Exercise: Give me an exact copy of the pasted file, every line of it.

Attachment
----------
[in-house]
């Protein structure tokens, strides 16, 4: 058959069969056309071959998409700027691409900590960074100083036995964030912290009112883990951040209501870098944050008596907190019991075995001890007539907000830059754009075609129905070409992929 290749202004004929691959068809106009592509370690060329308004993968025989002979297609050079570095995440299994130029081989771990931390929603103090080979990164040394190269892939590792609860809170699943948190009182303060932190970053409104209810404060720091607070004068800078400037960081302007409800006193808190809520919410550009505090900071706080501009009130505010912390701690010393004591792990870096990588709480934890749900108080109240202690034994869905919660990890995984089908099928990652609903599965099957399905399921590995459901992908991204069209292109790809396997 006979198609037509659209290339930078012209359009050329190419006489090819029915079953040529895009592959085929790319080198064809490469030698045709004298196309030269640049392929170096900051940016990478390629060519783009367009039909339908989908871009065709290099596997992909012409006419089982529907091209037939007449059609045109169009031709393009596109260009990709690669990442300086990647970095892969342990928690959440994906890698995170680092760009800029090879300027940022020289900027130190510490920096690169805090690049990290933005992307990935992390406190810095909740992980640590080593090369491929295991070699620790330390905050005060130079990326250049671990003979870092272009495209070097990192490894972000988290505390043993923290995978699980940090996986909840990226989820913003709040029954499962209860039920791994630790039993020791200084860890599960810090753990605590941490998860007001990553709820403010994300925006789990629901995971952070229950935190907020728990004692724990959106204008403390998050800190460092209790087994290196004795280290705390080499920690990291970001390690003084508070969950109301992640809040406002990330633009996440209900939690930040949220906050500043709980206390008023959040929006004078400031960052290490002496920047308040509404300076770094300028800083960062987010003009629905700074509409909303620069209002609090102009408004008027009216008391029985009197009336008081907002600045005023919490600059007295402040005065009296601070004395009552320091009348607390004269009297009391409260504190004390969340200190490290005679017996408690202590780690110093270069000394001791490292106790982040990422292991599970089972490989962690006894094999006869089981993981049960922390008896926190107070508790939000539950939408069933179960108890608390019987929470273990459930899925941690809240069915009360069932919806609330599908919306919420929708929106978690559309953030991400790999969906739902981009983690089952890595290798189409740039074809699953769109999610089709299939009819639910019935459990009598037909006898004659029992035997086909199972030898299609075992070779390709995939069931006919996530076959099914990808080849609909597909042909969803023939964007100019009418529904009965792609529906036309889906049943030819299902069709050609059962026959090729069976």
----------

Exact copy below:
[in-house]
């Protein structure tokens, strides 16, 4: 058959069969056309071959998409700027691409900590960074100083036995964030912290009112883990951040209501870098944050008596907190019991075995001890007539907000830059754009075609129905070409992929 290749202004004929691959068809106009592509370690060329308004993968025989002979297609050079570095995440299994130029081989771990931390929603103090080979990164040394190269892939590792609860809170699943948190009182303060932190970053409104209810404060720091607070004068800078400037960081302007409800006193808190809520919410550009505090900071706080501009009130505010912390701690010393004591792990870096990588709480934890749900108080109240202690034994869905919660990890995984089908099928990652609903599965099957399905399921590995459901992908991204069209292109790809396997 006979198609037509659209290339930078012209359009050329190419006489090819029915079953040529895009592959085929790319080198064809490469030698045709004298196309030269640049392929170096900051940016990478390629060519783009367009039909339908989908871009065709290099596997992909012409006419089982529907091209037939007449059609045109169009031709393009596109260009990709690669990442300086990647970095892969342990928690959440994906890698995170680092760009800029090879300027940022020289900027130190510490920096690169805090690049990290933005992307990935992390406190810095909740992980640590080593090369491929295991070699620790330390905050005060130079990326250049671990003979870092272009495209070097990192490894972000988290505390043993923290995978699980940090996986909840990226989820913003709040029954499962209860039920791994630790039993020791200084860890599960810090753990605590941490998860007001990553709820403010994300925006789990629901995971952070229950935190907020728990004692724990959106204008403390998050800190460092209790087994290196004795280290705390080499920690990291970001390690003084508070969950109301992640809040406002990330633009996440209900939690930040949220906050500043709980206390008023959040929006004078400031960052290490002496920047308040509404300076770094300028800083960062987010003009629905700074509409909303620069209002609090102009408004008027009216008391029985009197009336008081907002600045005023919490600059007295402040005065009296601070004395009552320091009348607390004269009297009391409260504190004390969340200190490290005679017996408690202590780690110093270069000394001791490292106790982040990422292991599970089972490989962690006894094999006869089981993981049960922390008896926190107070508790939000539950939408069933179960108890608390019987929470273990459930899925941690809240069915009360069932919806609330599908919306919420929708929106978690559309953030991400790999969906739902981009983690089952890595290798189409740039074809699953769109999610089709299939009819639910019935459990009598037909006898004659029992035997086909199972030898299609075992070779390709995939069931006919996530076959099914990808080849609909597909042909969803023939964007100019009418529904009965792609529906036309889906049943030819299902069709050609059962026959090729069976």